Present on the podium with Ruscio were trustees Kimberly Duchossois and Sarah Nash Sylvester, and trustee emeritus J. Hardin Marion. Also on the podium were William C. Datz, coordinator of religious life; Jordan Campbell, class of 2008 and vice president of the Student Executive Committee; Robert D. Straughan, associate dean of the Ernest Williams II School of Commerce, Economics, and Politics; Larry C. Peppers, dean of the Ernest Williams II School of Commerce, Economics, and Politics; Janet Ikeda, associate dean of the college; Hank Dobin, dean of the college; Dawn A. Watkins, vice president of student affairs and dean of students; Rodney A. Smolla, dean of the School of Law; Elizabeth Knapp, associate dean of the college; D. Scott Dittman, university registrar; and Brian E. Richardson, university marshal. Ethnic students composed 12.3 percent of Washington and Lee’s Class of 2008, a record for the college. Another record was set with 63 percent of students spending time abroad, either on approved study or some other significant experience.

Valedictorian of the Class of 2008 is Jameson Graber, a double major in mathematics and physics from Arlington, Texas. He is a member of Omicron Delta Kappa, president of one of the black Greek-letter fraternities, Phi Beta Sigma, and president of W&L Students for Life. He won a Goldwater Fellowship as a junior.

One student, Matthew W. Harrison, from Sherrill’s Ford, N.C., completed three majors in geology, history, and accounting and business administration, matching a record set in 2007.

Among this year’s outstanding graduates are students receiving special honors and highly competitive scholarships:

  • Jameson Graber, from Arlington, Texas, was class valedictorian. He is a double major in mathematics and physics. He is a member of Phi Beta Kappa and is active in the Reformed University Fellowship, Washington and Lee Students for Life (president for two years), Joyful Noise gospel choir, Phi Beta Sigma fraternity and University Chamber Singers. After graduation, Graber will start a Ph.D. program in mathematics at the University of Virginia, funded by a Jefferson Fellowship.
  • Two members of the senior class received the Algernon Sydney Sullivan Medallion for seniors who “excel in high ideals of living, in spiritual qualities, and in generous and disinterested service to others,” said President Ruscio. The 2008 recipients are Alice Shih, from Austin, Texas, and Dane Boston, from Dunedin, Fla. Boston also received the Edward Lee Pinney Prize, awarded by the Student Affairs Committee for extraordinary commitment to personal scholarship and to the nurturing of intellectual life at Washington and Lee.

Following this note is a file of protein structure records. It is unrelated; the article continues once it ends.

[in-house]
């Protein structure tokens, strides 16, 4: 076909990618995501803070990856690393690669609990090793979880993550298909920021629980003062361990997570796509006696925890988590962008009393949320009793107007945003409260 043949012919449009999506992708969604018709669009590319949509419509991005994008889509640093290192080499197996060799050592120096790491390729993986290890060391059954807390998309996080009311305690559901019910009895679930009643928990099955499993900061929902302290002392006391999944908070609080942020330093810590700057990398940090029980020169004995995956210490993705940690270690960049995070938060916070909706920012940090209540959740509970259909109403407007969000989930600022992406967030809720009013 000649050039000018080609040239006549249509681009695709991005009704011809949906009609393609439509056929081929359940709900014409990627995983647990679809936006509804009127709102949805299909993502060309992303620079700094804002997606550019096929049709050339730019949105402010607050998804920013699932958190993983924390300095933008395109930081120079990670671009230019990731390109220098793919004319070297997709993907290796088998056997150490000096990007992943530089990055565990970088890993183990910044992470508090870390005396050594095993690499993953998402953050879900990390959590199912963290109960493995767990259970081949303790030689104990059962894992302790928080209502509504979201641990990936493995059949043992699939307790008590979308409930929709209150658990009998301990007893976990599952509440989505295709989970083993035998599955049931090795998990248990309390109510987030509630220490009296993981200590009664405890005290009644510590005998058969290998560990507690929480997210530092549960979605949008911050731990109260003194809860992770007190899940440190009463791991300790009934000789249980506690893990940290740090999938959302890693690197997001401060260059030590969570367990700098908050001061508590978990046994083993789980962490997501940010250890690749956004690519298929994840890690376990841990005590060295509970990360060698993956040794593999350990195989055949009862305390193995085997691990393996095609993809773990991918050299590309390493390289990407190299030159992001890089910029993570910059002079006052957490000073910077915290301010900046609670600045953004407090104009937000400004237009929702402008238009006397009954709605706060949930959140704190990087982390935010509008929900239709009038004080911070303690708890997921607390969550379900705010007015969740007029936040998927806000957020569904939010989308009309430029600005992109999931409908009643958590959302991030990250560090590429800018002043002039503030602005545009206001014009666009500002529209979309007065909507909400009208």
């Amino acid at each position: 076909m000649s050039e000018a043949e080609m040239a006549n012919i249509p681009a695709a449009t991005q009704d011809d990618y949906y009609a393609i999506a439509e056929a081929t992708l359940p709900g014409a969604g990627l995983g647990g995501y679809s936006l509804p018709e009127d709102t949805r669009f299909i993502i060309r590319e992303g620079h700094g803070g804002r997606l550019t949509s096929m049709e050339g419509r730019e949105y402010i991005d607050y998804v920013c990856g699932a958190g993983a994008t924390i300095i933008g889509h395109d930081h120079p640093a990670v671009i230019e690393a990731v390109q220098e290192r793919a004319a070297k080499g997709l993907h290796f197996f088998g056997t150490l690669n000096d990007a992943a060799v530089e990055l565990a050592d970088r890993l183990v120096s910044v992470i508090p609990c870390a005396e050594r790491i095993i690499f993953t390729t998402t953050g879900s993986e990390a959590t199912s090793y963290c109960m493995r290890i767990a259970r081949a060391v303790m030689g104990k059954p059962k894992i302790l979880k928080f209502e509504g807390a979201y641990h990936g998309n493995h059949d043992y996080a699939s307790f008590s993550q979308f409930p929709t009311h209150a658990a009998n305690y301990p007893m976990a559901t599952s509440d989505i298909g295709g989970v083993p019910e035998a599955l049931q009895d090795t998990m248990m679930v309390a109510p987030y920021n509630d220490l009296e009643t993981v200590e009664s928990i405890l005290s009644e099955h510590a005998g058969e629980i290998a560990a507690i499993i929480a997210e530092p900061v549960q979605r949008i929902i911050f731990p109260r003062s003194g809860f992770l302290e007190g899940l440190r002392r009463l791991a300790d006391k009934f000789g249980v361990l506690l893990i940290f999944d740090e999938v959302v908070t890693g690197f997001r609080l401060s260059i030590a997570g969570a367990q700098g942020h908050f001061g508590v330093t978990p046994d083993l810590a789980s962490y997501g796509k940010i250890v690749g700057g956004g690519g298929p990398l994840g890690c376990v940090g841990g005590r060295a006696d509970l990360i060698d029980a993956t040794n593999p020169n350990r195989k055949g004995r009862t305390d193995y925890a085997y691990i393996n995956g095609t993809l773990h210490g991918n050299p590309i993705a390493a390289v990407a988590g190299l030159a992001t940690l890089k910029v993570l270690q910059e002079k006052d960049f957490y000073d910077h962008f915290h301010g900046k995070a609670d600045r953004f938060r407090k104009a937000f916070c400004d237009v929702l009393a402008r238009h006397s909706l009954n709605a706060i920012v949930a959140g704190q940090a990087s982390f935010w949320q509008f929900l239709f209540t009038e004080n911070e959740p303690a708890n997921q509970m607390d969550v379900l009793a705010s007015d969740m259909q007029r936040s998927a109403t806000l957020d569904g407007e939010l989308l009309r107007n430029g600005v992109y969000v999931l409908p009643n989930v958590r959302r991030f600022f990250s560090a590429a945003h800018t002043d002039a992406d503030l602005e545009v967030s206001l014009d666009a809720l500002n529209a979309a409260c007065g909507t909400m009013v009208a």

• Three graduates won Fulbright Fellowships to study and work abroad for a year, beginning this summer. Emma Elizabeth Axt, a Romance languages/journalism and mass communications major from Edina, Minn., will teach English in France. Deborah Anne Newell, a German literature and medieval and Renaissance studies major from Troy, Mich., will teach English to teenagers in Germany. Laura Nugent, a double major in economics and medieval and Renaissance studies from West Grove, Pa., will study the architecture of churches in Moldavia built between 1488-1609 with a history professor at Babes-Bolyai University in Cluj, Romania.
  • Mary Dryden Childs, a business journalism major from Charlottesville, Va., is one of 50 recipients nationally of the Thomas J. Watson Fellowship. Her project will take her to Australia, Brazil, China, Egypt, France, Japan, Morocco, Thailand and the United Arab Emirates to explore the topography of a land through portraiture.
  • Neil Richard Sheaffer, a Russian area studies and European history major from Plantation, Fla., was selected by the Executive Committee of the student body to received the Frank J. Gilliam Award, as the student who has made the most valuable contribution to student affairs in more than one field.
  • Timothy James McGlaston, a biology major from Attleboro, Mass., received the National Collegiate Athletic Association Postgraduate Scholarship.

Professor Domnica Radulescu Co-authors Book on “Gypsies”

Washington and Lee University Romance Languages Professor Domnica Radulescu has co-authored a book titled “Gypsies” in European Literature and Culture (Palgrave Macmillan, 2008). It traces representations of Gypsies that have become prevalent in the European imagination and culture, and that have influenced the perceptions of Roma in Eastern and Western European societies.

“This is a topic that I have been interested in for quite a while,” says Radulescu. “It’s a fascinating topic and it’s not been covered before in this kind of complete sustained way of going throughout centuries of different European cultures and literatures. So it’s a very unique collection in that sense.”

“We examined how marginalized groups such as ‘gypsies’ have been represented, compared to their actual social realities, and how those two are connected. Also, the ways in which these representations have fallen under either idealizing patterns or demonizing patterns, for example the passionate gypsy woman or the baby thief. There have been some representations that are more sensitive to actual realities, and the book does deal with some of those.”

Radulescu has been a member of the faculty at W&L since 1992. She received her B.A. from Loyola University of Chicago, and her M.A. and Ph.D. from the University of Chicago.